London-based design studio DixonBaxi has created a typeface for Top Gear, which will be used across the TV show, magazine and digital output. Working closely with Mattox Shuler from Fort Foundry, TG Industry is inspired by the cog in the brand’s logo and, in turn, conveys a “mechanical” aesthetic in tune with its content.
“From the outset the ambition was to create a typeface that would be unmistakably Top Gear in its aesthetic and attitude,” explains studio co-founder Aporva Baxi. The brief was to drive (ahem…) brand recognition and give the Top Gear team something “ownable” and consistent across all the different outputs, while still giving designers versatility. It comes in a range of weights from thin to ultra, with corresponding italics, and simultaneously considers magazine headlines, title sequences and mobile screens. “[It] has been designed to offer a wide range of creative expression from sleek and reductive to bold and expressive,” Baxi continues. “It signals a new dawn for the Top Gear brand as it embraces a true digital-first approach.” This is something DixonBaxi is well versed in, having previously worked on branding for Formula E, Eurosport and Channel 4.
TG Industry is inspired by the angular cuts of the Top Gear cog, with, Baxi says, “aggressive terminals taking influence from the sculpted metallic body surfaces that adorn the modern Hyper-car. The blunt end of the uppercase ‘A’ is a good example, or where the curved part of the lowercase ‘b’ meets the upright stroke – this has been given an aggressive angular edge that is inspired by the shape of the teeth on the cog icon.”
Previously Top Gear didn’t have its own font, instead it used a range of different typefaces that Baxi says varied massively based on the application and location in the world; as the show has a huge international audience. The new typeface won’t be affecting the Top Gear word marque, but, Baxi says, it has been crafted to complement it, giving the brand a visual voice.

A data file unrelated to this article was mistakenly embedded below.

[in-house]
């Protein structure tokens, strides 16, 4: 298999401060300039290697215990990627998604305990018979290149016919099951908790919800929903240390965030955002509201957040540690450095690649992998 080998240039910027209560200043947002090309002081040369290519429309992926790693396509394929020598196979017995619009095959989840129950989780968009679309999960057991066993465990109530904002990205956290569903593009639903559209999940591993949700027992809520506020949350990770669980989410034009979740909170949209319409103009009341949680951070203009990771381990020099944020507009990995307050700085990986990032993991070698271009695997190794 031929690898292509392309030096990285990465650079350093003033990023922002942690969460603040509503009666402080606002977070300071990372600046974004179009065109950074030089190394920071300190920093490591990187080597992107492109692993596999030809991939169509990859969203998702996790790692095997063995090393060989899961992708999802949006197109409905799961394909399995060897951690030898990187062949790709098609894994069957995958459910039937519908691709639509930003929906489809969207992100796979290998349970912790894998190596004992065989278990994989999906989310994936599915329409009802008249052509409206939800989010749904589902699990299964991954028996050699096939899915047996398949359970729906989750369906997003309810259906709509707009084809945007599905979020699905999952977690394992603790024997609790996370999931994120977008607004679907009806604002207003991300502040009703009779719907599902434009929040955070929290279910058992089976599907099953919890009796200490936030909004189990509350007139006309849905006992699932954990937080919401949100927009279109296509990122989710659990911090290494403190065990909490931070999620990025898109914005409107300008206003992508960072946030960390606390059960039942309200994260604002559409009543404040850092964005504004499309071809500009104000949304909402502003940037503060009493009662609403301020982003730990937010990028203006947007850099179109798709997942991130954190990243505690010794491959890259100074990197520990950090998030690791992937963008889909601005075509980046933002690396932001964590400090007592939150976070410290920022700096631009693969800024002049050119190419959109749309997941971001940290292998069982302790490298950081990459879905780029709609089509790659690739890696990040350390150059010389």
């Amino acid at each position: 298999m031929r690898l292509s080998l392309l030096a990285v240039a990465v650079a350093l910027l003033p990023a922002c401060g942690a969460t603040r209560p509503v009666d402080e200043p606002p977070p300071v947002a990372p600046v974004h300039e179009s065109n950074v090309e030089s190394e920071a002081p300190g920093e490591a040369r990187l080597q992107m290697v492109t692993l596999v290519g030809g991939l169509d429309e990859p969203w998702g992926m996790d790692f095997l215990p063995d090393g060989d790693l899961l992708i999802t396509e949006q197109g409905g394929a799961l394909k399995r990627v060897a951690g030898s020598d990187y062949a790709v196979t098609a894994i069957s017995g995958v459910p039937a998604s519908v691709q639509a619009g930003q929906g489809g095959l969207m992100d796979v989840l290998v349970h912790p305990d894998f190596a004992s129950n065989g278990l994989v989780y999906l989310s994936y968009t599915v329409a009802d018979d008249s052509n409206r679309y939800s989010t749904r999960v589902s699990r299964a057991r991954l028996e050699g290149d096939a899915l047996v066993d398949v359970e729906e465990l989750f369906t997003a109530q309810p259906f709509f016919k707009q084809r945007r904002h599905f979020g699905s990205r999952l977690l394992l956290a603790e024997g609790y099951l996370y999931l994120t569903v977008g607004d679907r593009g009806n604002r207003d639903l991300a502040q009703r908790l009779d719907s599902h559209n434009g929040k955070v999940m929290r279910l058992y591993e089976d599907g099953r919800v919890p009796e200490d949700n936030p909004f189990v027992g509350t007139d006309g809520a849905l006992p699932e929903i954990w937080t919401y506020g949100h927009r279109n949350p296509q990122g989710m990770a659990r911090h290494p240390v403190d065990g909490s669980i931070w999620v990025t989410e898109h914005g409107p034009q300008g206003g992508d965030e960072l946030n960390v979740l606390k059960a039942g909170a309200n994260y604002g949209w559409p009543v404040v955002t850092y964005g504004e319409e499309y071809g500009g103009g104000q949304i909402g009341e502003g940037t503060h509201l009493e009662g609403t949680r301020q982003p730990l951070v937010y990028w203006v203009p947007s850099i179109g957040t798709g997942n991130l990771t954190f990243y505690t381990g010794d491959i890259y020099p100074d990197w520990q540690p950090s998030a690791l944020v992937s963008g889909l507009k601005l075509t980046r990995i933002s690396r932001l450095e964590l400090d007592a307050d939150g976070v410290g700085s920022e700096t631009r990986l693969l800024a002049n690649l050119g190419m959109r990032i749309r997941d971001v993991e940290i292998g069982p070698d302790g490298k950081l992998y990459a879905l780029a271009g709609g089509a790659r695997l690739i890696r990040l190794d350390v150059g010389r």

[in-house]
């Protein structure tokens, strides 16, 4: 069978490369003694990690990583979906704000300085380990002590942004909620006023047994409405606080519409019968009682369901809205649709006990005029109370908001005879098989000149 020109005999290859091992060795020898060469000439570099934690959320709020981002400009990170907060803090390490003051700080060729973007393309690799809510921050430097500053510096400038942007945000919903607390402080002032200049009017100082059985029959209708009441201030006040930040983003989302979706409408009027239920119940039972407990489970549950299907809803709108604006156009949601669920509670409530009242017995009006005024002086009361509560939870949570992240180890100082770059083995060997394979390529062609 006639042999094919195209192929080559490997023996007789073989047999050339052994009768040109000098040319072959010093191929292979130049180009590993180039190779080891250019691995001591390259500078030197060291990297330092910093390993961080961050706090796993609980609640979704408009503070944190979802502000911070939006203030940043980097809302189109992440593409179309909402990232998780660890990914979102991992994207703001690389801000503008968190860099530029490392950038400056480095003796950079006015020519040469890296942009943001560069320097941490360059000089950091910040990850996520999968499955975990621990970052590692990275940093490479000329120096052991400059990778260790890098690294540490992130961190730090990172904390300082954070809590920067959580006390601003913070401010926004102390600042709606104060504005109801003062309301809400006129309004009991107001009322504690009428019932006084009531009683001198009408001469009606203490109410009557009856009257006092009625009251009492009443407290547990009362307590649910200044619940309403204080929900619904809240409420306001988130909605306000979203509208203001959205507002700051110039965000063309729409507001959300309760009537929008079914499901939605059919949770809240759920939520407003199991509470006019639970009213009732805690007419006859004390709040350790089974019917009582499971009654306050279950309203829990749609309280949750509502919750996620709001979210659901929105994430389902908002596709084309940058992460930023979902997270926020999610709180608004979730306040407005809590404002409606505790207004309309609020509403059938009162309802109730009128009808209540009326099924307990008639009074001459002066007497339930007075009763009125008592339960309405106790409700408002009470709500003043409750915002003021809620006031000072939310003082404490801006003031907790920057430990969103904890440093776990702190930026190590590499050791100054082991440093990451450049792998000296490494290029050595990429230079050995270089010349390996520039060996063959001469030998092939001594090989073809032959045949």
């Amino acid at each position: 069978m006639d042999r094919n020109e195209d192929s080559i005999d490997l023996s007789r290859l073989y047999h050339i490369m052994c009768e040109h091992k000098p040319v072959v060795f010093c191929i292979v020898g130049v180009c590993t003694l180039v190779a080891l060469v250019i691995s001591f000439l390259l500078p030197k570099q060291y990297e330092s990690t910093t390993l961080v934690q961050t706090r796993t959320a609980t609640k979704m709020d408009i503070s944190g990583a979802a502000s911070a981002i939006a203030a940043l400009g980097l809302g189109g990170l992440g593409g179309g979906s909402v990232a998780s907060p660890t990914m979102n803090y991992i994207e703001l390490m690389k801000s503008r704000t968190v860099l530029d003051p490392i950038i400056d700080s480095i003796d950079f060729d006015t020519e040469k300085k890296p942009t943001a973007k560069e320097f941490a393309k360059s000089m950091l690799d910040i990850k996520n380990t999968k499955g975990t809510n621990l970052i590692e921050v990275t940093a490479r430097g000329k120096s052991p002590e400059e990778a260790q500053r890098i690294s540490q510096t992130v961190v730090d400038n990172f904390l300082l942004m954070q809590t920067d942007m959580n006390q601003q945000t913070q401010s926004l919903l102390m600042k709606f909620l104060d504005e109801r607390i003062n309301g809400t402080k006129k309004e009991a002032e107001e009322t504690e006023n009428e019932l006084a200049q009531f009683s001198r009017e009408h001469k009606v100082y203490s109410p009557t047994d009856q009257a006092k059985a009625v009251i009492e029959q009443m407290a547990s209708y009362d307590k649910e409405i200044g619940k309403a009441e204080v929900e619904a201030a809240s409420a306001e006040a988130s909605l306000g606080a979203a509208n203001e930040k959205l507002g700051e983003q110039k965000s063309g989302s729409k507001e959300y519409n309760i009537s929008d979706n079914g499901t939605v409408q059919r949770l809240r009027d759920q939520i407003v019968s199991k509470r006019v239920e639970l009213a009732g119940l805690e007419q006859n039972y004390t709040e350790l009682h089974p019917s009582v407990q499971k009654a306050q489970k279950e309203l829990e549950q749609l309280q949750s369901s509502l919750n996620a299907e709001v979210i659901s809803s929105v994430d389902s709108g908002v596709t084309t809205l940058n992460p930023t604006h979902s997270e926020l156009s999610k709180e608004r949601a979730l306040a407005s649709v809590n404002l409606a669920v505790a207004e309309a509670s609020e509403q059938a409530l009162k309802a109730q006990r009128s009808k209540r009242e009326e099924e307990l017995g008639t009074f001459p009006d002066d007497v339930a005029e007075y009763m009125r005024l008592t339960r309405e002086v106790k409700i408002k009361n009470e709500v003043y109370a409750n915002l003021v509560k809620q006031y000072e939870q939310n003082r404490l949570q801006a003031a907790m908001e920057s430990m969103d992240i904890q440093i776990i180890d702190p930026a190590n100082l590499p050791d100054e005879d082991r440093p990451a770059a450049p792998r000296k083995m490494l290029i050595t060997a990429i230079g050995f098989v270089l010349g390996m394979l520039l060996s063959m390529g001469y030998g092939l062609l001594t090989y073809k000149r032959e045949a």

- Aysha Tengiz on her joyous, colourful and slightly depressing illustrated scenes
- Satellite photography, drawing tools and interactive logotypes feature in Double Click September
- Lego reveals first brand campaign in 30 years, Rebuild the World
- Ori Studio on reinterpreting Soushi Tanaka’s photography through design
- Designing Experience: What we learned about harnessing digital design as a superpower
- “We are adamant that our projects pass the test of time”: Principal on its designs for Yoko Ono and Pierre Dorion
- “All you see is lazy photography everywhere”: Martin Parr discusses his career, Brexit and obsession
- The work of Xiangyu Liu is weird and fantastically unpredictable (some NSFW)
- Caterina Bianchini Studio designs a dog-themed identity for a conveyer belt cheese restaurant
- Ikea invites people to “try on” Virgil Abloh furniture collection at LFW
- Hans Findling on his experimental and multidisciplinary approach to design
- Introducing the It’s Nice That Graduates of 2019!